But it will take more than just a highlight reel for Evans to fight his way into perhaps the NBA's deepest frontcourt, even if his latest display has warranted at least three separate videos on YouTube.
Whether or not his athleticism is a missing component on a Utah team with postseason hopes, he has failed to garner more than just 8.7 minutes a game over his two-year career.
With Paul Millsap and Al Jefferson both entering the season with expiring contracts and potentially stunting the development of former lottery picks Derrick Favors and Enes Kanter, there's a decent chance that at least one will not finish the year in Utah.
But until that trade happens, Evans will need some lopsided games to add to his rim-rattling portfolio.
5. DeJuan Blair (San Antonio Spurs)
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San Antonio is one of the few NBA teams that can legitimately stretch their rotation 12 players deep.
In fact, if last year was any indication, that rotation could stretch beyond 12. In 2011-12, 16 players appeared in at least 14 games and averaged over 9.2 minutes.
So needless to say, their 12th man is going to be better than most.
Blair's inclusion has more to do with opportunity than with a lack of talent.
The 21.3 minutes he averaged last season (including 62 starts) wouldn't indicate a 12th man role, but the 7.6 minutes he averaged in 10 San Antonio post season games may suggest a further lessening of his role in the Spurs' future plans.
Blair himself confirmed to Dan Farmer of the Pittsburgh Post-Gazette that San Antonio has him on the trade market.
And should he get moved in the 2012-13 season, expect Blair to be far from the 12th man on whichever roster he ends up on.
4. Nolan Smith (Portland Trailblazers)
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In terms of pure talent, Nolan Smith has no business being on this list.
A former NCAA All-American, he's more of a scoring guard than a natural point guard, but that can be said of the majority of NBA point guards.
But there are a few factors working against him heading into the 2012-13 season.
First off, he's looked awful in preseason. Granted, the preseason is always a time for rushed judgements and rash (and often incorrect) decisions, but 25.0 percent shooting and 2.2 turnovers in 21.0 minutes is still a reason for concern.
The clock is ticking on Portland's deadline to extend Smith's rookie contract, and perhaps that has the young point guard trying to do too much.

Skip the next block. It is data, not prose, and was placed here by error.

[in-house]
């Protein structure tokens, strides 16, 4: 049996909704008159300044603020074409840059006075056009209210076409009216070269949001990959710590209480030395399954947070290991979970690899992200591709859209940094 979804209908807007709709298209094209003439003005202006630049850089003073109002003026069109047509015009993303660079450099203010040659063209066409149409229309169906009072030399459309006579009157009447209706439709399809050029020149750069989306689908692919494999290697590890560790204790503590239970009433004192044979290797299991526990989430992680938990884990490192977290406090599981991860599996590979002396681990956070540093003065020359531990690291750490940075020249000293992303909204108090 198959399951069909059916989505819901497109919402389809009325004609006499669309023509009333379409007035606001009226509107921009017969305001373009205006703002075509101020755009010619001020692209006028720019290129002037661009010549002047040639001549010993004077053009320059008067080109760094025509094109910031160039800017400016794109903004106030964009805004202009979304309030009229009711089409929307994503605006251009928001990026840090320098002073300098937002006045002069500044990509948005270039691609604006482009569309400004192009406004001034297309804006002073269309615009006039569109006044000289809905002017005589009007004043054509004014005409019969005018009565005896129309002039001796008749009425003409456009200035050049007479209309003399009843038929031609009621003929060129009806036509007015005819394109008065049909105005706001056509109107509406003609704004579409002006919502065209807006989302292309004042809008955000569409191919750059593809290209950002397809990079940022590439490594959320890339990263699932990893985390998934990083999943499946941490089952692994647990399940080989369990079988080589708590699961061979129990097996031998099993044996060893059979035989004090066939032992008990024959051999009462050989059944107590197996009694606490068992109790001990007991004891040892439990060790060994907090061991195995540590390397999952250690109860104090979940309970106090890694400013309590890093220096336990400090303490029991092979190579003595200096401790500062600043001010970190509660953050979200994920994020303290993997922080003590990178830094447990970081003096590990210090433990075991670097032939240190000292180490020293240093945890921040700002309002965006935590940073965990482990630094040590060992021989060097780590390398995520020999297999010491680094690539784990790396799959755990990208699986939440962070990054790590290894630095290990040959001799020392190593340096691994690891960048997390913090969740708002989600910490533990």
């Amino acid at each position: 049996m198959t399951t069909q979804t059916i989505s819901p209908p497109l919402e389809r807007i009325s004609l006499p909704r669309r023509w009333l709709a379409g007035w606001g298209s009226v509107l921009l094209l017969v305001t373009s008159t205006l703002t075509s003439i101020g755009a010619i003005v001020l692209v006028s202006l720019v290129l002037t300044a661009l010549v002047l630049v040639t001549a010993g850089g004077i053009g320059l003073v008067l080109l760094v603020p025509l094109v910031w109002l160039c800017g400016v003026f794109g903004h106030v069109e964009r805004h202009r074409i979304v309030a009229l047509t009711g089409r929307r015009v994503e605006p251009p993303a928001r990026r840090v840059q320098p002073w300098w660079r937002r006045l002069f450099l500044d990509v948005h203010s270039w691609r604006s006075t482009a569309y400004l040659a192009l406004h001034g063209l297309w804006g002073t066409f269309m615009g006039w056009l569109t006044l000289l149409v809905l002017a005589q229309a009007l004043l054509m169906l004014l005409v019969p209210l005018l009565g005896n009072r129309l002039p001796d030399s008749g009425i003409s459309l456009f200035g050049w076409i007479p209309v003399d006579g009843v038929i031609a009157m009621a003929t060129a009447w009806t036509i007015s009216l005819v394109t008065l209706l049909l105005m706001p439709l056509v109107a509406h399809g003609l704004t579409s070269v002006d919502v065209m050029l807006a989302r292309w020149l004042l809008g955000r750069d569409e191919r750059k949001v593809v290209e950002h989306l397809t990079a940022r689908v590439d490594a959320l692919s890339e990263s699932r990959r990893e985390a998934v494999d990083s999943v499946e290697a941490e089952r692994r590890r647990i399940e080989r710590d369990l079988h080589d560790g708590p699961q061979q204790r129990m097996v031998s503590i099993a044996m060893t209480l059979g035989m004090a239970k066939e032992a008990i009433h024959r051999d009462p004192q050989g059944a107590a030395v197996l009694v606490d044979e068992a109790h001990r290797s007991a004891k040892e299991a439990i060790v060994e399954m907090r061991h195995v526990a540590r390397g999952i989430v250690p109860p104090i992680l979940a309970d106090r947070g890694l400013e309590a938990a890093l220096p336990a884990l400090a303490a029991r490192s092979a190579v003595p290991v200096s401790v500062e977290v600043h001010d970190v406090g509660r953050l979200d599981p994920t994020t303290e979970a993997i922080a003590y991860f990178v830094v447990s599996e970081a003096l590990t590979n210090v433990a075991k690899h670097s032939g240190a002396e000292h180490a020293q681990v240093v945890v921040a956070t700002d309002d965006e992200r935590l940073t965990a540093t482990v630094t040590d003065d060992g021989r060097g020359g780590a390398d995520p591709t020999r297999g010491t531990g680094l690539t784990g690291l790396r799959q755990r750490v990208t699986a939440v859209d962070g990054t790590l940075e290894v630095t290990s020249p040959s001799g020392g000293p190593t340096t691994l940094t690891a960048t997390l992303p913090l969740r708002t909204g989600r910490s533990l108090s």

Secondly, the offseason additions of lottery pick Damian Lillard and veteran Ronnie Price may be creating some doubt about the club's faith in his development.
If Smith's struggles continue in to the season, coach Terry Stotts could give Price an extended look when he returns from an ankle injury.
3. Nate Robinson (Chicago Bulls)
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Save for a past-his-prime Stackhouse, no player on this list has enjoyed a more productive career than the talented Nate Robinson.
Then again, there's not many players on this list that opened the 2011-12 season off of a basketball roster.
Talent has never been a question for the athletic point guard, but his poor decision-making and rapid-fire trigger nearly cost him his NBA career.
With Derrick Rose sidelined indefinitely rehabbing a torn ACL and the offseason departures of C.J. Watson and John Lucas, Robinson's situation is about as good as it can be.
But he's not the only point guard that the Bulls added over the summer. Chicago signed for former Bull Kirk Hinrich and drafted Marquis Teague with the 29th pick.
Chicago holds a talented roster without Rose, and coach Tom Thibodeau simply needs a game manager.
Robinson's career 2:1 assist-to-turnover ratio could be give Teague a chance to overtake the veteran in backing up Hinrich.
2. Royce White (Houston Rockets)
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If adjusting to the NBA game wasn't hard enough for the average player, consider the challenges facing White.
He's a 6'8", 260-pound point-forward on a team that just shelled out $25 million on a point guard.
He was drafted by a franchise that had spent first-round picks for players at his position in the past two drafts (Patrick Patterson in 2010 and Marcus Morris in 2011) and traded for two more this summer (JaJuan Johnson and Jon Brockman).
His documented anxiety disorder, which includes an extreme fear of flying, has led to a travel arrangement between him and the Rockets involving taking a bus or driving to a number of games, according to the Associated Press.
White was perhaps the second-most talented player in the 2012 draft class, but Houston fans shouldn't be surprised if his adjustment period takes a little longer than most.
1. Jordan Hamilton (Denver Nuggets)
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The 26th pick in the 2011 NBA draft and recent recipient of an exercised team option (according to Benjamin Hochman of the Denver Post), Hamilton has the tools to greatly improve on what was a limited (but still disappointing) rookie campaign.
After appearing in just 26 games as a rookie, Hamilton told Nate Timmons of denverstiffs.com he doesn't "want to have happen what happened to me last year."
Unfortunately, he might not have a big say in this.
With Andre Iguodala, Danilo Gallinari and Wilson Chandler eating up a majority of the available minutes on Denver's wings, Hamilton may find himself in the same battle as last season with Corey Brewer.
In 2011-12, Brewer averaged 21.8 minutes per game, while Hamilton logged just 9.9.
And Brewer's averaging 17.5 points per game to Hamilton's 12.3, which could mean another year of seasoning for the former Texas Longhorn.